Two Hands Bad Impersonator Shiraz 2005
Syrah/Shiraz from Barossa Valley, Australia
The charm of this wine is in the fact that it is not typical of Barossa Shiraz at all, in fact it is the moodiest but probably one of the most interesting wines that Two Hands makes. The fruit comes from a single vineyard of mature vines on deep red sand at the top of Kalimna Road near Angaston in the Barossa Valley.
Deep purple black in color to the core. Lifted notes of charcoal and dark cherry emerge from the glass, followed by some excellent spice and dark plum, complex and interesting. The palate starts out focused with great definition and weight. Pronounced flavors of warm chocolate cake, licorice and blackcurrant explode over the palate. The highlight of this wine is once again the very seamless tannins. This wine has great balance and will reward with extended cellaring.
Australian Wine Companion - "Spotlessly clean aromas; abundant ripe, fleshy black fruits in a plum and blackberry spectrum; soft tannins, good oak."
The Wine Advocate - "The 2005 Shiraz "Bad Impersonator" was sourced from a single vineyard and aged in French oak, 20% new. It offers a bouquet of cedar, spice box, pepper, clove, and blueberry. This leads to a layered wine with excellent depth, silky tannins, fine balance and even some elegance. Drink this lengthy, fruit-filled wine over the next 6 years. "
International Wine Cellar - "Dark ruby. Smoky, graphite-accented blackberry and cassis aromas, with suave toasty oak adding complexity. Broad, fleshy and sweet, with deep blueberry and plum flavors gently lifted by slow-mounting acidity. Gains brightness on the finish, which features impressive sweetness allied with subtle mineral tones. "
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Two Hands Wines Winery
Two Hands Wines was founded in 1999 by Michael Twelftree and Richard Mintz. Their aim was, and still is, to produce the best possible wines from prized Shiraz growng regions throughout Australia. "Quality without compromise" is a core value that drives all decisions from fruit and oak selection to packaging and promotion. Winemaker Matt Wenk has been with Two Hands since 2002 and, together with Michael Twelftree, oversees every aspect of the winemaking process. Their flagship Shiraz, Ares, represents the very best parcels in each vintage and is sselected through an intense barrel classification process. This blend of Barossa Valley and McLaren Vale Shiraz displays the incredible depth of flavor and balance that are hallmarks of this wine. View all Two Hands Wines Wines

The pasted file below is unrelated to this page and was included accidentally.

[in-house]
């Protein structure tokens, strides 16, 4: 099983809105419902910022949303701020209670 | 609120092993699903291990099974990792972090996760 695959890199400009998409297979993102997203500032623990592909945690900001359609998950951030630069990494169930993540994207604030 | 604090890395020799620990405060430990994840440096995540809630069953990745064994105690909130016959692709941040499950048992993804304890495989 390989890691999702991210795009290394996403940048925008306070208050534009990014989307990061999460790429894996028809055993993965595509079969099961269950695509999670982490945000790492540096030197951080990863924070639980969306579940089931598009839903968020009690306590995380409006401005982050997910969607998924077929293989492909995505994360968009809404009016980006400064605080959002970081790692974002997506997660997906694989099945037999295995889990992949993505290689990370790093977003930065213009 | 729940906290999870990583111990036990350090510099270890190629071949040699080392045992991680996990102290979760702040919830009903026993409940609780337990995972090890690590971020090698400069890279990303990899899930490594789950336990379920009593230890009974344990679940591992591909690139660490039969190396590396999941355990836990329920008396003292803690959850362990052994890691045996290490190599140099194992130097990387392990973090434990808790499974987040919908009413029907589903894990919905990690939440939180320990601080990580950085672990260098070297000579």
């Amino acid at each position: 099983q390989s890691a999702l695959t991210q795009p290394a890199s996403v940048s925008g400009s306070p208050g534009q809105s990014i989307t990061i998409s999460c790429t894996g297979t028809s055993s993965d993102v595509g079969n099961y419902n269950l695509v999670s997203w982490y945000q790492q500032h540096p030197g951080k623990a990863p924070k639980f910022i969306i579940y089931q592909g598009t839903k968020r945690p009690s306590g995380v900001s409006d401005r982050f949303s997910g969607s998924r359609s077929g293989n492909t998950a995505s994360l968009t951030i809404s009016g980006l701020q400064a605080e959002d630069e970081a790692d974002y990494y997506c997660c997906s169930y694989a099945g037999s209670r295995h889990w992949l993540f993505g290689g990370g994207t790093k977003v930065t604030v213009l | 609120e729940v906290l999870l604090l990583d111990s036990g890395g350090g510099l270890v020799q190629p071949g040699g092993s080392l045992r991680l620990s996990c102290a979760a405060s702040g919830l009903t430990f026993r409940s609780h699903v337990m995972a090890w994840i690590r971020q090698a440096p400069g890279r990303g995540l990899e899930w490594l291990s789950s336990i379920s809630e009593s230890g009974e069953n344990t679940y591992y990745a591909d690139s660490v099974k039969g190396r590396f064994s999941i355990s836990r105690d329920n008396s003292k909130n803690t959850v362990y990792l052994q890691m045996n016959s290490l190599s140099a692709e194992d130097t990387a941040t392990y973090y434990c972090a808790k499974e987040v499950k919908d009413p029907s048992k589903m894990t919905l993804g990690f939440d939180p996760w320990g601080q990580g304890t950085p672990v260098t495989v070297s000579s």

About Barossa ValleyView a map of Barossa Valley wineries
The Barossa zone consists of two sections - the Barossa Valley and the Eden Valley. Wines from the Eden Valley can be labelled Barossa or Barossa Valley.
Situated just a bit east of the large city of Adelaide, Barossa is Australia's wine headquarters. Mega producers are based here, boutique wineries call it home and a majority of the habitants claim their income on the wine industry. The valley is strewn with a series of hamlets, small towns spotted throughout the region.
Barossa ValleyBarossa is red-wine territory, with red grapes consisting of about two-thirds of the region's plantings. The reds, Shiraz in particular, are lauded for their rich, concentrated flavors and aging potential. Old vines of Shiraz and Grenache are popular, many up to 80 years old. The valley is home to some of the most famous vineyards of Australia - this is where the first Penfolds Grange was made. Whites are also found, mainly from the Semillon grape – these wines are as full-bodied as the reds although harder to find. Riesling and Chardonnay are also planted.
Eden ValleyRight next to Barossa Valley, but a bit higher in elevation, Eden Valley is an ideal neighbor. Many wineries source vineyards from both areas as the climate difference in Eden Valley leads to wines of a different character. Reds are still mainly Shiraz and Grenache, but the wines are often more restrained and less dense than those in the Barossa Valley. Whites are popular here too. Eden Valley Rieslings and Semillons are particularly excellent.
About AustraliaLike the United States, which is about the same size, Australia's winemaking regions are huddled into one or two pockets of the country. The state of South Australia, which produces about 60% of the country's wine, also has the most wineries and sub-regions, including McLaren Vale, Clare Valley, Coonawarra and Barossa Valley. New South Wales is home to the Hunter Valley, while the smaller, southern state of Victoria is best known for theYarra Valley. Head way west to the very large state of Western Australia and you'll find the tiny region of Margaret River at the southern tip.
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